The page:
December 07, 2008 Test blog, trying to have narrow screen.
Posted Dec 07 2008 2:55pm
playing with the blog, trying to make it not so wide/ what should I click to make it narrower than across the whole screen why is it when I type a bunch of junk it will post and when serious...it rejectsbut not this time, At least it goes to the more narrow view when you "turn" the page and all the older ones are not stretched wide.
I can't get rid of it so here is a serious post: a bunch of them. make it extra long, that usually results in them not accepting it and only shwing the photo.
FDA Advisers Recommend Rejection of Airway Valve for Emphysema By Emily P. Walker, Washington Correspondent, MedPage Today Published: December 05, 2008 Reviewed by Robert Jasmer, MD; Associate Clinical Professor of Medicine, University of California, San Francisco
GAITHERSBURG, Md., Dec. 5 -- An FDA advisory panel recommended today against agency approval of a first-of-its-kind one-way airway valve for emphysema patients, a device billed as a noninvasive substitute for lung volume-reduction surgery.
By an 11-2 vote, the Anesthesiology and Respiratory Therapy Device Panel found insufficient evidence of benefit to outweigh the risks of implanting the Zephyr Endobronchial Valve, manufactured by Emphasys Medical of Redwood City, Calif.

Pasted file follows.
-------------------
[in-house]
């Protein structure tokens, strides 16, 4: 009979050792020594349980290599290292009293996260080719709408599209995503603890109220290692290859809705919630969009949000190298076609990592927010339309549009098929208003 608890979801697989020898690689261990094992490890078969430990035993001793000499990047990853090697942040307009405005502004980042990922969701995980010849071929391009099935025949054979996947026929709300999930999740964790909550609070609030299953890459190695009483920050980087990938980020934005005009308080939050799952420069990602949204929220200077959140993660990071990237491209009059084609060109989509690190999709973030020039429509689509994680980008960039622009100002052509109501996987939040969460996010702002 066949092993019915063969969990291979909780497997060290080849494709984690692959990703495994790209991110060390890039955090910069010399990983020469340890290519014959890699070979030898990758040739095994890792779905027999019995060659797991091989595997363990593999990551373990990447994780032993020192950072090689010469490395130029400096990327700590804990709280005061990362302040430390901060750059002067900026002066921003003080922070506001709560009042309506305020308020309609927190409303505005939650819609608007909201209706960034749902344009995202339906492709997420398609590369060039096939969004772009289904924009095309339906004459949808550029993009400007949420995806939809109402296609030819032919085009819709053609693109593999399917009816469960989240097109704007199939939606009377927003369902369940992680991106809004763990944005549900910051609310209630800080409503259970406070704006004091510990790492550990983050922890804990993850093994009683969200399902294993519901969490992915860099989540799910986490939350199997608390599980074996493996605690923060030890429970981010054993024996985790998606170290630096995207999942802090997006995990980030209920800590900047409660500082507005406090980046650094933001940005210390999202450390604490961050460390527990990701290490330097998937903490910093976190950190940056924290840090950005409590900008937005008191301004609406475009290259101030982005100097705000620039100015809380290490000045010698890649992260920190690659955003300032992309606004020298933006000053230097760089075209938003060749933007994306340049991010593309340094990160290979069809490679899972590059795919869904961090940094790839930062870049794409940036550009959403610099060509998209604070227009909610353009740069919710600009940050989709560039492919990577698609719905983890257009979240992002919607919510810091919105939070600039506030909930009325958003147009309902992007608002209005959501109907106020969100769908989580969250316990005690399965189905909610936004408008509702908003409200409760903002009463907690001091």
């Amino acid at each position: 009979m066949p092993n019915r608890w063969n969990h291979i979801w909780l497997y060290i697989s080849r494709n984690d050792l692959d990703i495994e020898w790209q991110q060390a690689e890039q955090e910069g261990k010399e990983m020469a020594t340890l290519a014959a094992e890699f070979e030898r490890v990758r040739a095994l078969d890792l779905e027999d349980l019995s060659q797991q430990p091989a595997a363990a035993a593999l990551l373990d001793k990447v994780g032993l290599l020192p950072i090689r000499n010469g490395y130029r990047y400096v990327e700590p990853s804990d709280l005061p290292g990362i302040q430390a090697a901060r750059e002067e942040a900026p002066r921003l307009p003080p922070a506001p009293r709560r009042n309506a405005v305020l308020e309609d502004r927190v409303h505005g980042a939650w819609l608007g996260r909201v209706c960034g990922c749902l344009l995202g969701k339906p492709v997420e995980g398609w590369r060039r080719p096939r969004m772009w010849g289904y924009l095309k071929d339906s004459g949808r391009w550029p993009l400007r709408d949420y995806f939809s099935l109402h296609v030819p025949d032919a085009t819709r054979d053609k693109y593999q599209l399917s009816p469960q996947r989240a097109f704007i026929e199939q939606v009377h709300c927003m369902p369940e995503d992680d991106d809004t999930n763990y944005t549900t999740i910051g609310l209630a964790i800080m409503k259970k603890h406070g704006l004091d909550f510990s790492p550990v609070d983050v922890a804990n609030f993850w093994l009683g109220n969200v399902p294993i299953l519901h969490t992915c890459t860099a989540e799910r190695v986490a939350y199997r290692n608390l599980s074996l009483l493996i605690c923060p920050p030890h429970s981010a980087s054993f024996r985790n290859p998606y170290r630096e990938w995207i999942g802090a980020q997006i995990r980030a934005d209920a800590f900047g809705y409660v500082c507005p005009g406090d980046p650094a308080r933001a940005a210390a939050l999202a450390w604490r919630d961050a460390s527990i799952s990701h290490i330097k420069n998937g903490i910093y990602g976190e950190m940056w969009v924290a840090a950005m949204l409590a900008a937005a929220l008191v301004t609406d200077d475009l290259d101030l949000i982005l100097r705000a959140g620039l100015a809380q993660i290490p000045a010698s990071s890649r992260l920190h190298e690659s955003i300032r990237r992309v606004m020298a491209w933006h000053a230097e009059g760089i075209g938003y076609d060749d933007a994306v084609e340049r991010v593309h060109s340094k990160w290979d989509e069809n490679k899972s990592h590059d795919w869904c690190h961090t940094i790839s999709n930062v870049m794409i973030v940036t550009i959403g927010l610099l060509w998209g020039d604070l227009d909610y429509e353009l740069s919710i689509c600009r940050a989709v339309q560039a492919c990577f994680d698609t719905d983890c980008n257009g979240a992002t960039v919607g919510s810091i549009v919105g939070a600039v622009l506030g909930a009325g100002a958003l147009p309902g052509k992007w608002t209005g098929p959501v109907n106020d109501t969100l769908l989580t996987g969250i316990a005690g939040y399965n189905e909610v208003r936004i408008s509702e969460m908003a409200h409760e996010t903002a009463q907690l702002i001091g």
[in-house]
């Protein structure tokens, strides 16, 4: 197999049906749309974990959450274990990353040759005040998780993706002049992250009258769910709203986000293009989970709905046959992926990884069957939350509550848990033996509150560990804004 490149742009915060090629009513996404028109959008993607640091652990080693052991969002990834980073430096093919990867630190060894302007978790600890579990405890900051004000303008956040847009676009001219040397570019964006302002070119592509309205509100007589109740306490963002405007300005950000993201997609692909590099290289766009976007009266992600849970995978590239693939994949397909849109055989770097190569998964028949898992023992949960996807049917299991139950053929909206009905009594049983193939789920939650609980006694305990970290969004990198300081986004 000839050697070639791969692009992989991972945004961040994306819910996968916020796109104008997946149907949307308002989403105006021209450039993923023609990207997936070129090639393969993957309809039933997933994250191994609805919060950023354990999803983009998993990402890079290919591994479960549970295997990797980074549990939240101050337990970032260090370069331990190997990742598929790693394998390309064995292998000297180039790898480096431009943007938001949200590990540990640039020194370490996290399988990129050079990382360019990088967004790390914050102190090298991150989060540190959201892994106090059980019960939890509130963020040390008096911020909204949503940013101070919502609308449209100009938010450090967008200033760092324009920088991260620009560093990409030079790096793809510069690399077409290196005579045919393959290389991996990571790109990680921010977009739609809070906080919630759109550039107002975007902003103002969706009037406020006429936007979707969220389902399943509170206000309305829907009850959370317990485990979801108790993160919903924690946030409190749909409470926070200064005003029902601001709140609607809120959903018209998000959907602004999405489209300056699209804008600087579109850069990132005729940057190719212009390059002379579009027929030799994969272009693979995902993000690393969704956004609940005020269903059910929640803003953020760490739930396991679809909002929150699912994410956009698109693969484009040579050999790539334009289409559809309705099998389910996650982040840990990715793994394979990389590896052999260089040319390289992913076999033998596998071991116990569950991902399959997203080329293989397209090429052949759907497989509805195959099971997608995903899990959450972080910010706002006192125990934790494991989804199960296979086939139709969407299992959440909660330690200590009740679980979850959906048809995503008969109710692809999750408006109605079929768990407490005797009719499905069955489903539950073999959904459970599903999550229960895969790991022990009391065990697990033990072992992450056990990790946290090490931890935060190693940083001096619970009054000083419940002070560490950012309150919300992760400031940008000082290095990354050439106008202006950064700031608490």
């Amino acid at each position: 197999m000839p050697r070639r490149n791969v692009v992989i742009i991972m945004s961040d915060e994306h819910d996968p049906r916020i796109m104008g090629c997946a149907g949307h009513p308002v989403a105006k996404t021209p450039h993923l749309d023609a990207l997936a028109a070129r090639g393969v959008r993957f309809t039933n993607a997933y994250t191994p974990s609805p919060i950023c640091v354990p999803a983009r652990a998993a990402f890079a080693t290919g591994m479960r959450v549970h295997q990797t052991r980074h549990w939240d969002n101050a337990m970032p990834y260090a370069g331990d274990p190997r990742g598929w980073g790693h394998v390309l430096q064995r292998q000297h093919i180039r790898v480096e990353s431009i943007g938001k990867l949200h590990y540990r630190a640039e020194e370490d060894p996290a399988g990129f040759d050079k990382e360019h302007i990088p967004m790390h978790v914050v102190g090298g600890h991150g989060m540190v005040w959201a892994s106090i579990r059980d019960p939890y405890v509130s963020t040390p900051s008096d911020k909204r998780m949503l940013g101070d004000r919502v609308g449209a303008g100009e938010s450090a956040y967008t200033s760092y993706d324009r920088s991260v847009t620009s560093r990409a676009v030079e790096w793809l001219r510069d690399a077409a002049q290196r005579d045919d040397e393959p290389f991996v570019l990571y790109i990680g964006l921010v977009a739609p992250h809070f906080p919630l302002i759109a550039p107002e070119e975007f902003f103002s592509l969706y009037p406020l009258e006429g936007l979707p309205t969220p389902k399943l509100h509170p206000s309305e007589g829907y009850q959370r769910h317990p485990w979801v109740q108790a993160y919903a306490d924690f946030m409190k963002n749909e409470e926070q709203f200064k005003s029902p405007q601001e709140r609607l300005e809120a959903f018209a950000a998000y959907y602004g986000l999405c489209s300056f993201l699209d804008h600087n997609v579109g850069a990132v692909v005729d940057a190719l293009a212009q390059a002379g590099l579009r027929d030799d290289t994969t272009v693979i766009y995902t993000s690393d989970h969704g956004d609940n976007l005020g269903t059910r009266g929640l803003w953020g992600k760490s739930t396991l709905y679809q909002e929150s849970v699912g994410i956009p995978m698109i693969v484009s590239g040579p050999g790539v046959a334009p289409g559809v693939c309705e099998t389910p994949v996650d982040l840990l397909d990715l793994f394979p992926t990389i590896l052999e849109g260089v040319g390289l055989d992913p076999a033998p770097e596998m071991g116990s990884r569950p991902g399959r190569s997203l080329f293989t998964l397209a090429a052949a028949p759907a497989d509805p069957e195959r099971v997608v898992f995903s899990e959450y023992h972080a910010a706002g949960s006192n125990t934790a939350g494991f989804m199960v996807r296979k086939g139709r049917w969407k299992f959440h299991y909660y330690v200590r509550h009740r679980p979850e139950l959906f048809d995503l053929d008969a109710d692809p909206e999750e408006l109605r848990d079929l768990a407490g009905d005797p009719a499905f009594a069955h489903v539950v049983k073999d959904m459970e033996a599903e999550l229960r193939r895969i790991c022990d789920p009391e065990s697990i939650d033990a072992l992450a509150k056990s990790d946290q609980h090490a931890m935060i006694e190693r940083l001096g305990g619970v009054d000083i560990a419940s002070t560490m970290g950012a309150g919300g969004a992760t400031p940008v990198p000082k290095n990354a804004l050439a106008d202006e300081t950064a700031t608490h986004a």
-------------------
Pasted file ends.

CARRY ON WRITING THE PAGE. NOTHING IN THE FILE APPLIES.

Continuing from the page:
(The New York Times News Service) -- Can Googling delay the onset of dementia? A new UCLA study, part of the growing research into the effects of technology on the brain, shows that searching the Internet may keep older brains agile -- it's like taking your brain for a walk. It's too early to conclude that technology will help vanquish Alzheimer's disease, but "our study shows that when your brain is on Google, your neural circuitry changes extensively," said psychiatrist Gary Small, director of UCLA's Memory & Aging Research Center. The new study, which will be published next month in the Journal of Geriatric Psychiatry, comes at a time when medical experts are forecasting that Alzheimer's cases will quadruple by 2050. In response to such projections, "brain-gyms" and memory-building computer programs have proliferated. The subjects in Small's nine-month study were 24 neurologically normal volunteers ages 55 to 76, with similar education levels. They were assigned two tasks: to read book-like text on computer screens and to perform Internet searches. While doing so, their brains were scanned inside a specially equipped magnetic resonance imaging (MRI) machine. Half the group was familiar with Internet searching; the other half was not. Subjects viewed simulated Web pages through goggles, then, using a finger pad to approximate an online search, pressed one of three response buttons to control the cursor. For the book reading task, they pressed a button to advance text pages. To increase their motivation, subjects were told in advance that they would be assessed for their knowledge of the topics they researched. Topics included the benefits of eating chocolate, planning a trip to the Galapagos and how to choose a car. The MRI results showed that both text reading and Internet searching stimulated the regions of the brain controlling language, reading, memory and vision. But the Internet search lit up more areas of the brain, additionally activating the regions controlling complex reasoning and decision making. The increased brain activity, which is probably due to the many rapid choices such searches involve, suggests that subjects had a richer sensory experience and heightened attention. By focusing on older users, Small said, he aimed to fill a gap in brain research. Few studies have looked at the effects of technology on these "digital immigrants," who began using computers later in life than their younger counterparts, the "digital natives." Small's study was started as part of the research for his latest book, "iBrain: Surviving the Technological Alteration of the Modern Mind." "Our findings point to an association between routine Internet searching and neural circuitry activation in middle-aged and older adults," the study said. "Further study will elucidate both the potential positive and negative influences of these technologies on the aging brain." The implications are provocative, particularly because it is well known that developments in technology affect human behavior. "People who are more adept with the technology will be more successful in society, and their offspring will be more likely to excel," Small told The Chronicle. Some researchers, including Kevin Lee, deputy executive director of the Ellison Medical Foundation, which funds research on aging, say such statements go too far. "The printed book and typewriters may change our brains, individually, over a lifetime," Lee said. "But whether using computers would change our genetic makeup is something that would only happen over thousands of years." Small acknowledges that our increasing dependence on technology is controversial. "It's not all good," he said. "We know that a teenager does not have the empathy skills of a middle-ager. What will happen if they play video games endlessly?" The study, he hopes, will be a stepping stone. "The brain is complicated, and the technology is complicated -- it's not all good, it's not all bad, but it definitely has an impact on our lives," Small said. "We need to acknowledge that and be thoughtful about our relationship with technology so it enhances our lives and our relationships with other people."